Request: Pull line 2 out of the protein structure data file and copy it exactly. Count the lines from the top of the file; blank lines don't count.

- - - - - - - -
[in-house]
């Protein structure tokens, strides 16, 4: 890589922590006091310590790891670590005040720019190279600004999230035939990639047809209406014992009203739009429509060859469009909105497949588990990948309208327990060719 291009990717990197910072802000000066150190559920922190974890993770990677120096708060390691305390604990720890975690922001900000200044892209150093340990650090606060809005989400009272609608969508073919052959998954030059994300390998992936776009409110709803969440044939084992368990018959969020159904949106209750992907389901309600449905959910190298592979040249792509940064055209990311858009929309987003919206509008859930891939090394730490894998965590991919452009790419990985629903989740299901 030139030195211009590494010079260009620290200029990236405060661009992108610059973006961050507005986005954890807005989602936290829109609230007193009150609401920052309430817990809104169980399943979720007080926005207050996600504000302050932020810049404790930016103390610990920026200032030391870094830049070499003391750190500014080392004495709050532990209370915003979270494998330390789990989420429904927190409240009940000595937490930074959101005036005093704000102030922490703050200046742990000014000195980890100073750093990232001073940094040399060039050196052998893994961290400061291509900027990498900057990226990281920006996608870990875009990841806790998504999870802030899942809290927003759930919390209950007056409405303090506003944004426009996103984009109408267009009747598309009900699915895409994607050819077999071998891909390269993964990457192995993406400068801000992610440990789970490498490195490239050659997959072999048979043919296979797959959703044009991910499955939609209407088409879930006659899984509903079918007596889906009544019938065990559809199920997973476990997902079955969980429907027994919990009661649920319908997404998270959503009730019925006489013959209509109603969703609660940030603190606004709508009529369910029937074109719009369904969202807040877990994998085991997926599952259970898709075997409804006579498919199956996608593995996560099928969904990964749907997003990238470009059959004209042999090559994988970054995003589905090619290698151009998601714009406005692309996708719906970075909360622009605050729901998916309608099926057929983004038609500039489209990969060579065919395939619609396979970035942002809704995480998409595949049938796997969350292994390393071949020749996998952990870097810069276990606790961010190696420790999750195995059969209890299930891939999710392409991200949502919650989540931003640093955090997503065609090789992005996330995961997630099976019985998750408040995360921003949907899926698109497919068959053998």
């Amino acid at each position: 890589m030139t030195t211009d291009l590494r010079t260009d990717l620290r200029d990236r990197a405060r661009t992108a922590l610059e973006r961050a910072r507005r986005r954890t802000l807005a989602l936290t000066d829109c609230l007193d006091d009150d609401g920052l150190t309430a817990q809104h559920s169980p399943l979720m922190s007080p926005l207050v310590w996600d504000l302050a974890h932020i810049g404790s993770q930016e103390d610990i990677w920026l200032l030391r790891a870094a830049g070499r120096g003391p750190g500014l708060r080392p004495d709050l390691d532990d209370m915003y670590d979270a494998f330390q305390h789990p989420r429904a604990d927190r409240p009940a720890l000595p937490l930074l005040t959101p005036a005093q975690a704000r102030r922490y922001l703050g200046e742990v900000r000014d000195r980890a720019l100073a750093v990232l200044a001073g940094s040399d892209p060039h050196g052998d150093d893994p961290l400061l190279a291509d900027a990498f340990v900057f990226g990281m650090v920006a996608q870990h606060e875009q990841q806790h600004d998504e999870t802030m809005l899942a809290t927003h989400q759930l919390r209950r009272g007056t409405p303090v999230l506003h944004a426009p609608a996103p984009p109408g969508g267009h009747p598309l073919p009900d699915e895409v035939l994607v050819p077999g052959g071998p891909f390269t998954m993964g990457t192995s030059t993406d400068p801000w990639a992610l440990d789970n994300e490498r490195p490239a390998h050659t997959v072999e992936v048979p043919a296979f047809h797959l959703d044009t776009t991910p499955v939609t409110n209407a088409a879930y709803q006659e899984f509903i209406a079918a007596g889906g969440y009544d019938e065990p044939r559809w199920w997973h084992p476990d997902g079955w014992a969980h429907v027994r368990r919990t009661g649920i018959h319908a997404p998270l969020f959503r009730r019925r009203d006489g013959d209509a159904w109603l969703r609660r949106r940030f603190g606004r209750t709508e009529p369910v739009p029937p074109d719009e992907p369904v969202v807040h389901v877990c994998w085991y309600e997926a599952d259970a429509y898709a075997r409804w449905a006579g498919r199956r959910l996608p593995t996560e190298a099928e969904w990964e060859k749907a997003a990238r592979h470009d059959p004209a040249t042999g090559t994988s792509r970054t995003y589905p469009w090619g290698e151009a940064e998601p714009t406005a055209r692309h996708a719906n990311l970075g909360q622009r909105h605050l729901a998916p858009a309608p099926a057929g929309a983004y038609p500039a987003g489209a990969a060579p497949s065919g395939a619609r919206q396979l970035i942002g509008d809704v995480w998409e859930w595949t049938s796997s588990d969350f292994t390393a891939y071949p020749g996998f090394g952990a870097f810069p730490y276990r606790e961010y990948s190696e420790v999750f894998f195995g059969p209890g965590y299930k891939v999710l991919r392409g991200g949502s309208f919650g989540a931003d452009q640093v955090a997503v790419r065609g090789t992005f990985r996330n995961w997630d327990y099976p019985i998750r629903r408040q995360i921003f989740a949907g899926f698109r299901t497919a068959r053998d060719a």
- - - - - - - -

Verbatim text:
């Protein structure tokens, strides 16, 4: 890589922590006091310590790891670590005040720019190279600004999230035939990639047809209406014992009203739009429509060859469009909105497949588990990948309208327990060719 291009990717990197910072802000000066150190559920922190974890993770990677120096708060390691305390604990720890975690922001900000200044892209150093340990650090606060809005989400009272609608969508073919052959998954030059994300390998992936776009409110709803969440044939084992368990018959969020159904949106209750992907389901309600449905959910190298592979040249792509940064055209990311858009929309987003919206509008859930891939090394730490894998965590991919452009790419990985629903989740299901 030139030195211009590494010079260009620290200029990236405060661009992108610059973006961050507005986005954890807005989602936290829109609230007193009150609401920052309430817990809104169980399943979720007080926005207050996600504000302050932020810049404790930016103390610990920026200032030391870094830049070499003391750190500014080392004495709050532990209370915003979270494998330390789990989420429904927190409240009940000595937490930074959101005036005093704000102030922490703050200046742990000014000195980890100073750093990232001073940094040399060039050196052998893994961290400061291509900027990498900057990226990281920006996608870990875009990841806790998504999870802030899942809290927003759930919390209950007056409405303090506003944004426009996103984009109408267009009747598309009900699915895409994607050819077999071998891909390269993964990457192995993406400068801000992610440990789970490498490195490239050659997959072999048979043919296979797959959703044009991910499955939609209407088409879930006659899984509903079918007596889906009544019938065990559809199920997973476990997902079955969980429907027994919990009661649920319908997404998270959503009730019925006489013959209509109603969703609660940030603190606004709508009529369910029937074109719009369904969202807040877990994998085991997926599952259970898709075997409804006579498919199956996608593995996560099928969904990964749907997003990238470009059959004209042999090559994988970054995003589905090619290698151009998601714009406005692309996708719906970075909360622009605050729901998916309608099926057929983004038609500039489209990969060579065919395939619609396979970035942002809704995480998409595949049938796997969350292994390393071949020749996998952990870097810069276990606790961010190696420790999750195995059969209890299930891939999710392409991200949502919650989540931003640093955090997503065609090789992005996330995961997630099976019985998750408040995360921003949907899926698109497919068959053998």